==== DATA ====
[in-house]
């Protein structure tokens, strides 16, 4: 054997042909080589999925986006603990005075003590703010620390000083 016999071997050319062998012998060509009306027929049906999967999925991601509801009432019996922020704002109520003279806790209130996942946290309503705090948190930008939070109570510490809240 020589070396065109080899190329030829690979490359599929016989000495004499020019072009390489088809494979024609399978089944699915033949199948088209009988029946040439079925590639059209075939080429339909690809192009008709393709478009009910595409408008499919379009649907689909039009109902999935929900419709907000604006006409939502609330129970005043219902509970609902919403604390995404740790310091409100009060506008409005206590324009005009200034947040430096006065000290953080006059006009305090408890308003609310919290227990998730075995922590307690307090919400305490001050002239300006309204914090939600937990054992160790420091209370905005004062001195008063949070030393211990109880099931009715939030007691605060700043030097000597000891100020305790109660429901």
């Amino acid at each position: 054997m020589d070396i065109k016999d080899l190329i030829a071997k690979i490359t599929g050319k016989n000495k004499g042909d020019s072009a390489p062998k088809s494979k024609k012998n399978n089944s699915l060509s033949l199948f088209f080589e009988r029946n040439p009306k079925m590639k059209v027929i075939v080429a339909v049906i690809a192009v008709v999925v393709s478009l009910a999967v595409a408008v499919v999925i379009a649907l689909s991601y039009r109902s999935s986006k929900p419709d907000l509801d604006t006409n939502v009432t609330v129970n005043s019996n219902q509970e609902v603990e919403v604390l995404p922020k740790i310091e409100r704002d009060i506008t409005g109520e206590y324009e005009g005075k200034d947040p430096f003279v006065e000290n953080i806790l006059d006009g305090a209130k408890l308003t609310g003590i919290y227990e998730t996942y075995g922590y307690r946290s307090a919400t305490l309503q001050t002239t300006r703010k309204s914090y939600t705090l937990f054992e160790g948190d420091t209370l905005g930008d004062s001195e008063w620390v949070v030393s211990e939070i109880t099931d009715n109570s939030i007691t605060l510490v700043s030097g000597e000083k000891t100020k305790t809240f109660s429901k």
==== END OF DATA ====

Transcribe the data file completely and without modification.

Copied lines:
[in-house]
């Protein structure tokens, strides 16, 4: 054997042909080589999925986006603990005075003590703010620390000083 016999071997050319062998012998060509009306027929049906999967999925991601509801009432019996922020704002109520003279806790209130996942946290309503705090948190930008939070109570510490809240 020589070396065109080899190329030829690979490359599929016989000495004499020019072009390489088809494979024609399978089944699915033949199948088209009988029946040439079925590639059209075939080429339909690809192009008709393709478009009910595409408008499919379009649907689909039009109902999935929900419709907000604006006409939502609330129970005043219902509970609902919403604390995404740790310091409100009060506008409005206590324009005009200034947040430096006065000290953080006059006009305090408890308003609310919290227990998730075995922590307690307090919400305490001050002239300006309204914090939600937990054992160790420091209370905005004062001195008063949070030393211990109880099931009715939030007691605060700043030097000597000891100020305790109660429901």
């Amino acid at each position: 054997m020589d070396i065109k016999d080899l190329i030829a071997k690979i490359t599929g050319k016989n000495k004499g042909d020019s072009a390489p062998k088809s494979k024609k012998n399978n089944s699915l060509s033949l199948f088209f080589e009988r029946n040439p009306k079925m590639k059209v027929i075939v080429a339909v049906i690809a192009v008709v999925v393709s478009l009910a999967v595409a408008v499919v999925i379009a649907l689909s991601y039009r109902s999935s986006k929900p419709d907000l509801d604006t006409n939502v009432t609330v129970n005043s019996n219902q509970e609902v603990e919403v604390l995404p922020k740790i310091e409100r704002d009060i506008t409005g109520e206590y324009e005009g005075k200034d947040p430096f003279v006065e000290n953080i806790l006059d006009g305090a209130k408890l308003t609310g003590i919290y227990e998730t996942y075995g922590y307690r946290s307090a919400t305490l309503q001050t002239t300006r703010k309204s914090y939600t705090l937990f054992e160790g948190d420091t209370l905005g930008d004062s001195e008063w620390v949070v030393s211990e939070i109880t099931d009715n109570s939030i007691t605060l510490v700043s030097g000597e000083k000891t100020k305790t809240f109660s429901k």